What to buy for a ferret for first-time owners
Ferrets are cute and sociable pets who have high amounts of energy, which can mean they are a big responsibility. However, they are very intelligent and can be trained, but it is best to introduce them to a family with older children, as smaller children could accidentally injure them, leading to the ferret biting. If you’re buying your first ferret, our handy advice guide can help you to provide the best home for your ferret, whilst making sure they’re happy and healthy.
Your ferrets will sleep in a dark enclosure such as a wooden hut, where they can make a nest for sleeping. Towels and similar fabrics make good bedding but will need to be washed frequently, and the cage itself will need regular scrubbing.
Ferrets are naturally very picky eaters and require a carnivorous diet. However, ferrets will not eat fish or fish-based products, with some ferrets choosing to starve rather than eat it. Ferrets also have a high metabolism, which requires them to have a large amount of animal fat in their diet and avoid foods with high vegetable or grain matter which can cause your ferret to become unwell. When giving your ferret meat, make sure it is properly thawed. Like other pets, ferrets need a fresh supply of water.
Ferret cages are usually designed with two levels and a place to hang a cosy hammock. Your ferret needs several litter boxes: one for the cage and several for playtime outside the cage. The best litters to use are shredded paper and newspaper-based cat litters. Heavy ceramic or lock-on bowls are good dishes for ferrets. Your ferret may tip over the water bowl, however, so supply a sipper bottle as well, which can fasten onto the side of their cage.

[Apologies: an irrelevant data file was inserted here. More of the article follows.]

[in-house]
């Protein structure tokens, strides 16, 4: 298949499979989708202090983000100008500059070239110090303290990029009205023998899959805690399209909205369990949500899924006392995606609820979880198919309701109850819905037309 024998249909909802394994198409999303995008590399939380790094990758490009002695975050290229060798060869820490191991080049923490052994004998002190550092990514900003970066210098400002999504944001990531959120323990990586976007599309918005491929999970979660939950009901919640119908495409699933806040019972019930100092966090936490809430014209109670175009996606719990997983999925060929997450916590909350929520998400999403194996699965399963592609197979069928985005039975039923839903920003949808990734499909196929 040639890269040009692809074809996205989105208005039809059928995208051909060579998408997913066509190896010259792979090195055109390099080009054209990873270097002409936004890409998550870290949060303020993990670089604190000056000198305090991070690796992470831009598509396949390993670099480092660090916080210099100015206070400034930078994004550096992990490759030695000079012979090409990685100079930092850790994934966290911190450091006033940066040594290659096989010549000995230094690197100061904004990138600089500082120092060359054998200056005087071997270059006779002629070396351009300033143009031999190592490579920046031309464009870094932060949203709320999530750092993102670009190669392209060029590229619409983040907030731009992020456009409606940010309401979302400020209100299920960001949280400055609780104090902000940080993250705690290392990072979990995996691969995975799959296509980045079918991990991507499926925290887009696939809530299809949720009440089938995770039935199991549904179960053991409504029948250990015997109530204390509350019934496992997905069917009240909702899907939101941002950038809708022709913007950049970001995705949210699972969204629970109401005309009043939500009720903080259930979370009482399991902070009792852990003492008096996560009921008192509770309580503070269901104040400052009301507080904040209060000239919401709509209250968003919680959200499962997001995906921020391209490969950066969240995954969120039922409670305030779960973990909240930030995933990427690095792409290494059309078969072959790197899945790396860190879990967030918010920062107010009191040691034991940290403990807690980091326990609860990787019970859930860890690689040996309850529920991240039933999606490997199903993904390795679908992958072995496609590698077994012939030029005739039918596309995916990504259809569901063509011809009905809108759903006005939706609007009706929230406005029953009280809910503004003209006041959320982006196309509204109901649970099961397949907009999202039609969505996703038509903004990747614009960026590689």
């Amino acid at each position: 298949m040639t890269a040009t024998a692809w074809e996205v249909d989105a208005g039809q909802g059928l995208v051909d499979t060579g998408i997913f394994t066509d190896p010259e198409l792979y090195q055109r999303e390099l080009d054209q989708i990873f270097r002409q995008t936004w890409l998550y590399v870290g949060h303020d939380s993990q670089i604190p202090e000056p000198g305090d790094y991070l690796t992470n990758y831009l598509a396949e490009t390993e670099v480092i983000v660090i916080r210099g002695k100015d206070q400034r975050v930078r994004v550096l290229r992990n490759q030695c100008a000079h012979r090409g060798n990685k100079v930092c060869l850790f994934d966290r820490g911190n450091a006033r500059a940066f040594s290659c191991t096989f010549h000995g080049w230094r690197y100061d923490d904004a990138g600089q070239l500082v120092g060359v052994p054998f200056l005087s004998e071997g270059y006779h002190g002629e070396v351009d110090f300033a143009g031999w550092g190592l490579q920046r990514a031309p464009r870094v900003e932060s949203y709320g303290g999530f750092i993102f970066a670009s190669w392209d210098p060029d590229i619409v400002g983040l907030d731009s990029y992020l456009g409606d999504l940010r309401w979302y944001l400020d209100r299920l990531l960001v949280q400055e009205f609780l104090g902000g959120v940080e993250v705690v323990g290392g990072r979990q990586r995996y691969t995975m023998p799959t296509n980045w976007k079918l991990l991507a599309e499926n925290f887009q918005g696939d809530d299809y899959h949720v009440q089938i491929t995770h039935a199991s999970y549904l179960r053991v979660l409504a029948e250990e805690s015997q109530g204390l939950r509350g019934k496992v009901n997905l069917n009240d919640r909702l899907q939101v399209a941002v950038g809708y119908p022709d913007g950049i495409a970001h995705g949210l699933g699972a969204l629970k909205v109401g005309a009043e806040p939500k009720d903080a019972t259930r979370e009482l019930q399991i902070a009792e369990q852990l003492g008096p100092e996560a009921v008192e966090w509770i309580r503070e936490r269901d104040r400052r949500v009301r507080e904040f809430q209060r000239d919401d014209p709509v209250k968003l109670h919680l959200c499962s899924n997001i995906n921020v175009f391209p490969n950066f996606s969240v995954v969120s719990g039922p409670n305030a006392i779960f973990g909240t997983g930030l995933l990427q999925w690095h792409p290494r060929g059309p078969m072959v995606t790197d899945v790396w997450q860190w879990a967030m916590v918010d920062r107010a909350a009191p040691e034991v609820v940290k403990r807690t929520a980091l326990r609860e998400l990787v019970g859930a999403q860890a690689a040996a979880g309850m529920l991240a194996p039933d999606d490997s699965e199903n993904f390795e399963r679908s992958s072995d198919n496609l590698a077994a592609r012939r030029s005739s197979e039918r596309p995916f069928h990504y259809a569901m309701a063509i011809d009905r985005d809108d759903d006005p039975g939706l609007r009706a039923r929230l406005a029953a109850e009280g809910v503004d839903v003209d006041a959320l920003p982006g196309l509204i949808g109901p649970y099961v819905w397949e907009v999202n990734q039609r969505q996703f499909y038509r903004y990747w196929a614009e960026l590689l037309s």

From time to time, your ferret will need to visit the vet’s office. To transport your ferret safely, you’ll need a pet carrier with gaps small enough that your pet can’t worm his way through them. A leash and H-harness will also be useful, so you can walk your ferret and keep it active.
Ferrets are naturally clean animals and need a bowl of water in order to wash their faces in the same fashion as a cat. Baths should be kept to a minimum, as regular bathing strips the natural oils off their fur and they get a lot smellier with dry skin. If your ferret becomes dirty, it’s best to just give them a wipe with a soap-free baby wipe or just a warm damp towel. You can also let them swim around in some water.
When washing your ferret, use very gentle shampoos which don’t strip all the oils from their skin. Ferrets have sensitive eyes and ears, so be extra careful to stay clear of the face when you do need to bathe them. Ferret ears do get quite waxy, so cleaning on a regular basis with a gentle pet-friendly ear cleaner with some cotton wool is recommended. Like other small animals, regular nail clipping is required; a small pair of human nail clippers is a perfect size. Always read instructions first on how to clip your ferret's claws, if you're still not confident on doing it yourself, your local vet or grooming parlour can.
Ferrets love to play and will bounce back and forth to show they are having a great time and some even wag their tails. Like humans, they even make small giggling noises when they’re happy. Ferrets also like to wrestle and play-fight and tend to play rough, but they learn to be careful with humans if they hurt their owners when they nip. Firmly tell them no and they will soon learn. Ferret tunnels are also a great way for them to play and travel about their living space.
- Ferret-proofing your house is a must as they are very curious creatures.
- If you have young children, a ferret isn’t a good idea. Children aged 12 and up are more likely to take care of a ferret.
- Changing foods or flavours abruptly will make the ferret sick. As a result, it is a good idea to ensure your ferret experiences a mix of foods at an early age so as to accustom them to different diets.
- Ferrets can be trained to use a litter box, which needs to be in the same room where they play, as their digestive tract is very short.